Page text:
Monday, March 03, 2008

Fruity Logic Prevails Once Again at the Times

It is getting to be somewhat like a catechism with the Times. Take any issue that could impact on the health of neighborhood business and the paper can be guaranteed to support the position that is most antithetical to the interests of small and minority business. On Saturday the shameful tradition continued with the Times editorializing in favor of the green carts legislation.

When the Times sets out on this path two things generally happen: the first is to disparage local retailers; the second, because the editors simply have no clue about anything that's occurring outside of their insulated island, is the complete misrepresentation of the reality of the city's neighborhood shopping areas. To wit: "Health experts have taken to calling low-income neighborhoods “food deserts,” and it is easy to see why. Supermarkets are usually in short supply and specialty produce and health-food stores are even rarer. Residents are often forced to do their food shopping in small grocery stores that carry few fresh fruits and vegetables."

"Health experts?" Now there's an interesting turn of phrase. You see a health expert is in no way a retail food expert, and to conflate the two is to obfuscate neighborhood realities-in the interest of the patronizing elites who, like Lawrence of Arabia, want to see the natives bring a bloom to their deserts.

The neighborhood realities, however, are more complex-and the Times is replaying its phony-"Where Supermarkets are Never Super"-headlines that did so much to drive the megastore proposal in the Giuliani mayoralty that was eventually defeated by council members who knew a great deal more about what was going on in the city than the salons at the NY Times.

As we've been pointing out there are 900 local supermarkets in the city and over 2,000 green grocers (a fact that the paper reported but the editors must have missed); and many of these businesses are in the neighborhoods targeted by the green carts bill. Unfortunately, since their driven by an ideology untainted by data, the Times doesn't recognize this so it can't address the issue of unfair competition, or the faulty "retail desert" premise behind the legislation (a premise that was swallowed whole by the gullible folks down at the paper).

This is, after all, the paper that told us a couple of years ago that the bodega was a vanishing institution in the city's low income communities-something that the 13,000 minority entrepreneurs would have been surprised to find out if they had actually had the time or inclination to read this bit of sharp investigative journalism. The good folks over at Jetro Cash & Carry would have been surprised as well, since this rapidly expanding company, with five warehouses in New York City, has built a profitable business supplying bodegas and independent restaurants.

So we're left with the editorial blinders that have come to signify what the Times offers to its elite and dwindling Manhattan readership. Last Friday, as we drove down Utica Avenue in Crown Heights, we counted fifteen fruit and vegetable outlets. Fifth Avenue in Sunset Park has at least five along a mile stretch-along with four neighborhood supermarkets. Graham Avenue's the same in Williamsburg; and the city wants to close La Marqueta on Moore Street-a large purveyor of fresh produce that was built to take peddlers off of the street (talk about dissonance!).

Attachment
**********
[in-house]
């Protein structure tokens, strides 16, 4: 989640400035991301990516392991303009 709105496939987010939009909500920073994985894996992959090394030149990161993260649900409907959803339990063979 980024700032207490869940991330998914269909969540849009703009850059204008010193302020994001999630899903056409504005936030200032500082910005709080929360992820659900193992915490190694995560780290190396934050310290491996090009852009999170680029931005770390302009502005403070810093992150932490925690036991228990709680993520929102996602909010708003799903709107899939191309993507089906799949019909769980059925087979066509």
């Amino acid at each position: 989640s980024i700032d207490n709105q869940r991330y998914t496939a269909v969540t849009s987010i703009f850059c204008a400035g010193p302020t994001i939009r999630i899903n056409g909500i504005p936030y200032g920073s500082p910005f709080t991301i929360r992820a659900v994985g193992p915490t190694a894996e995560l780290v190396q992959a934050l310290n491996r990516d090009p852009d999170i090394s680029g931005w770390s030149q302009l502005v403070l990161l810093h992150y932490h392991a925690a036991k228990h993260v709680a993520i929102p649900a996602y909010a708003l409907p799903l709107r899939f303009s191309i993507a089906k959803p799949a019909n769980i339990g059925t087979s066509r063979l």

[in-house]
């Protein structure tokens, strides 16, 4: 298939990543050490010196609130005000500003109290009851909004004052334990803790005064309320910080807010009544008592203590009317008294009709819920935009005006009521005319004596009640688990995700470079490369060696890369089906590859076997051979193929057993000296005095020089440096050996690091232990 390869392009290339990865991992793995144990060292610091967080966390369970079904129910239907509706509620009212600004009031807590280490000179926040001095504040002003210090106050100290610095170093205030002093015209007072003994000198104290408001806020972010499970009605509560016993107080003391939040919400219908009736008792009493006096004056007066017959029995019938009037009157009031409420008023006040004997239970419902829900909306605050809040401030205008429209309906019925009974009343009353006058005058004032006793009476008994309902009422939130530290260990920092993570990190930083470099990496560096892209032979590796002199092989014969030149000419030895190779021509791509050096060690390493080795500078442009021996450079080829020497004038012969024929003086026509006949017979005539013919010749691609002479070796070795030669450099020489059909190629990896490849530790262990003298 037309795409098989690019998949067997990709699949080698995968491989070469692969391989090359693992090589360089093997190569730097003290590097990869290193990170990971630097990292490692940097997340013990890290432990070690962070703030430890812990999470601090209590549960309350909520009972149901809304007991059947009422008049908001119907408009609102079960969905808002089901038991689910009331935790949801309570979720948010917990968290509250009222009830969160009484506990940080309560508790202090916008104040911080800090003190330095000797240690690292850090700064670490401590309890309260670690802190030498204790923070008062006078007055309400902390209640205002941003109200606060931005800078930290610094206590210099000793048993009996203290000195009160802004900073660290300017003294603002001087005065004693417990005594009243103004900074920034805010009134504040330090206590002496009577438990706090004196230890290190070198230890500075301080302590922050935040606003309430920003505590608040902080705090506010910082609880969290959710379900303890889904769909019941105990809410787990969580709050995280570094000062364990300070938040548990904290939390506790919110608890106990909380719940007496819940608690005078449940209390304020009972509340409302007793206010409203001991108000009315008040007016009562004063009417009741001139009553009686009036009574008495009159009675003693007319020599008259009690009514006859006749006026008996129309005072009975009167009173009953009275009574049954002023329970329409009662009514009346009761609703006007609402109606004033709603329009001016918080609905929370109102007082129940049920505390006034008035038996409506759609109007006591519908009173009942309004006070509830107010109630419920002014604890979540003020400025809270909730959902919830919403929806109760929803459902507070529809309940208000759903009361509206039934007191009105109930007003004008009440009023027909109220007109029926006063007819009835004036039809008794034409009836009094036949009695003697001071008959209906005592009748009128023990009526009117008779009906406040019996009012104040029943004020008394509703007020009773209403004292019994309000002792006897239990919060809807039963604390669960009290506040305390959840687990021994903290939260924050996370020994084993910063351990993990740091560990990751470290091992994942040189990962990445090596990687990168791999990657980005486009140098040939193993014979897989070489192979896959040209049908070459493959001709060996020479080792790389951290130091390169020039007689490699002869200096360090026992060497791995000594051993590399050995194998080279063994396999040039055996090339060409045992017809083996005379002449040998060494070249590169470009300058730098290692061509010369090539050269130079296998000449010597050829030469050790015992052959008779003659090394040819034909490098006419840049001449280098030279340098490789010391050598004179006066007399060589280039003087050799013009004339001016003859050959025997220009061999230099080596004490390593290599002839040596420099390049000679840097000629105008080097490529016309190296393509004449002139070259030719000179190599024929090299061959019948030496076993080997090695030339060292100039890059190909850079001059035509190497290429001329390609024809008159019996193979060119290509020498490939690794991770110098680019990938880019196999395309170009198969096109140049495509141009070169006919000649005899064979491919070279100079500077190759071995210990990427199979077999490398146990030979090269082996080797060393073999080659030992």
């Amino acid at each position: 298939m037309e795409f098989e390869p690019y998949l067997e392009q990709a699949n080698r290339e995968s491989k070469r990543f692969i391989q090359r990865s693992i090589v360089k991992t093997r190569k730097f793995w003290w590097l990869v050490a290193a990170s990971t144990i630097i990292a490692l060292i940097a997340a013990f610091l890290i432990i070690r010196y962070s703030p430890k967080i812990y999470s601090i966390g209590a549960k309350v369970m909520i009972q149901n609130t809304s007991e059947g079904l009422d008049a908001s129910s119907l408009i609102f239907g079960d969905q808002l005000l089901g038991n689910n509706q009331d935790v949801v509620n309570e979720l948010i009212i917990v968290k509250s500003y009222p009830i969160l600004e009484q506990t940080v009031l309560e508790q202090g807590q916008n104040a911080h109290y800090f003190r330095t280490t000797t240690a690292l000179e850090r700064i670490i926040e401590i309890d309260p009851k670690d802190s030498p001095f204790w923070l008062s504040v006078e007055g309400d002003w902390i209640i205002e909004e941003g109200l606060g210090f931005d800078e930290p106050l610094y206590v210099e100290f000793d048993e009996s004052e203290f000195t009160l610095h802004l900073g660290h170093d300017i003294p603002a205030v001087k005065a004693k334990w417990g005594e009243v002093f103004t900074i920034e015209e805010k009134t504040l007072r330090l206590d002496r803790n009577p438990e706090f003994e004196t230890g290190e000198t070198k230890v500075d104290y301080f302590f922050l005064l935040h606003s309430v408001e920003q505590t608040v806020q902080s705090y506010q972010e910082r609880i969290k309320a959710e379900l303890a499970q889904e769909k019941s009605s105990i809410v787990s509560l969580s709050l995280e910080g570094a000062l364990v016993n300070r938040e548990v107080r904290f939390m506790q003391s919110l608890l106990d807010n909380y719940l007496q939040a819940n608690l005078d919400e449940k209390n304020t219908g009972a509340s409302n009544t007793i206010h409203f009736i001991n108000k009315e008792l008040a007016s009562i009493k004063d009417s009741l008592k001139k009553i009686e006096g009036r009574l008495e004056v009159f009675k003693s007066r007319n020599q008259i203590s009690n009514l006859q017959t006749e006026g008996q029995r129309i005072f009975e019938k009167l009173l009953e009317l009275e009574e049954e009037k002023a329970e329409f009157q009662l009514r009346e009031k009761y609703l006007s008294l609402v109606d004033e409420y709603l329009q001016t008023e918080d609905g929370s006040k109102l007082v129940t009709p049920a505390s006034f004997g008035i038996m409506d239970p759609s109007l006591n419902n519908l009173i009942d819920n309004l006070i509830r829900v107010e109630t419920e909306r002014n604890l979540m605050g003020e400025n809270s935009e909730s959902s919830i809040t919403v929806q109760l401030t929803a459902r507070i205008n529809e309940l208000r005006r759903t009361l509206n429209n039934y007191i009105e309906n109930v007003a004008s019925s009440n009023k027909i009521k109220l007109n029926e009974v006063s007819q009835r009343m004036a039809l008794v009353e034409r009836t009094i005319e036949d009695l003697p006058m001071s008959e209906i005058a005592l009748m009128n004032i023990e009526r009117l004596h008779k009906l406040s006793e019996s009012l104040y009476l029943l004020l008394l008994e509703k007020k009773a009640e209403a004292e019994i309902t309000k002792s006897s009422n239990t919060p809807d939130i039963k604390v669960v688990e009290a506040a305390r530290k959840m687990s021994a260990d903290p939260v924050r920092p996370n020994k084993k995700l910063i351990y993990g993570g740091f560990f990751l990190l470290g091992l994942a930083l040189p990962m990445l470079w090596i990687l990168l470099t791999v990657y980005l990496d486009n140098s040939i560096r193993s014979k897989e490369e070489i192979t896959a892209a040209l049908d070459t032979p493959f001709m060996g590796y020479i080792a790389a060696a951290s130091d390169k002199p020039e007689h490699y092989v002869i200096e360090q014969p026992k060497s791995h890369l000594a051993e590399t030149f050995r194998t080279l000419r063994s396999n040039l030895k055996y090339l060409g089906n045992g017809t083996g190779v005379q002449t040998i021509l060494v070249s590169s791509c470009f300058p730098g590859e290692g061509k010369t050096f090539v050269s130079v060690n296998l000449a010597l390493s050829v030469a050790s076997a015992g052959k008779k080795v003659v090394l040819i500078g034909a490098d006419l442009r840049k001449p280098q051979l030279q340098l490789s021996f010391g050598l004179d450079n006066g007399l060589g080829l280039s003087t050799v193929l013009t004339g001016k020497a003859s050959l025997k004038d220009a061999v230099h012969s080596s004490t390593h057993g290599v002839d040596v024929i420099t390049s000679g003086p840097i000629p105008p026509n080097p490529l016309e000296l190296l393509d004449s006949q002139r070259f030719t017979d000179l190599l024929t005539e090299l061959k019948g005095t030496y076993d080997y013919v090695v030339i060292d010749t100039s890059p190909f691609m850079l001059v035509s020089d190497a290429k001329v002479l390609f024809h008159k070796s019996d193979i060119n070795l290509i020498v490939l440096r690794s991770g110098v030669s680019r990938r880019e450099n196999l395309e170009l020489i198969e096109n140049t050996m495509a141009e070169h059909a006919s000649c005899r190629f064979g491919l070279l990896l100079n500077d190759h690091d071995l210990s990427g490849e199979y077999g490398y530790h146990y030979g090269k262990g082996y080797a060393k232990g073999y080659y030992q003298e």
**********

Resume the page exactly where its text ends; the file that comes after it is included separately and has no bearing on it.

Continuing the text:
Then we get to the demand side of the equation that the Times obliquely highlights in its confusion: "There are already about 4,000 so-called green carts, but they rarely venture far from the tonier — and healthier — neighborhoods. The new initiative will put green carts on the sidewalks of the poorest areas, which are home to a disproportionate share of roughly half of the city’s residents who are overweight."

What's stopping the 4,000 street peddlers from going into the food deserts? Perhaps Gail Collins or Eleanor Randolf or Brent Staples-Times editors all- will take up a cart and head out into Bushwick and East New York in order to supplement their meager incomes. Go ahead make our day and prove us wrong guys. The one caveat here, however, is that you have to set up your cart in an area where there are no existing produce outlet.

The Times does give a modest nod to the demand question: "The city could help even more by publicizing the green carts in their new neighborhoods, reminding residents of the benefits of a healthy diet, and handing out recipes for cooking with fresh produce." Of course, given the fact that the paper is clueless about the actual retail environment, it fails to exhort our good leaders to use this kind of social marketing to drive demand at the neighborhood stores that are in the business of supplying communities with produce; stores that are providing employment for thousands of immigrants and sustaining the quality of life in city neighborhoods.

So what we're left with out of all of this pernicious myopia is the failure to accurately understand what New York City's food policy needs actually are-especially as gentrification is driving away local supermarkets, and high taxes and over-regulation is making it difficult for the small green grocer to survive or possibly even thrive.

We're not totally disheartened here. There are folks in city government who apparently do get it. The development of a healthy food policy is going to need to have the input of the real experts-the retailers and their suppliers who actually know about the prevailing climate in the neighborhoods of the city. What's painfully clear, however, is that the NY Times editors will be of little help given the clueless state in which they operate.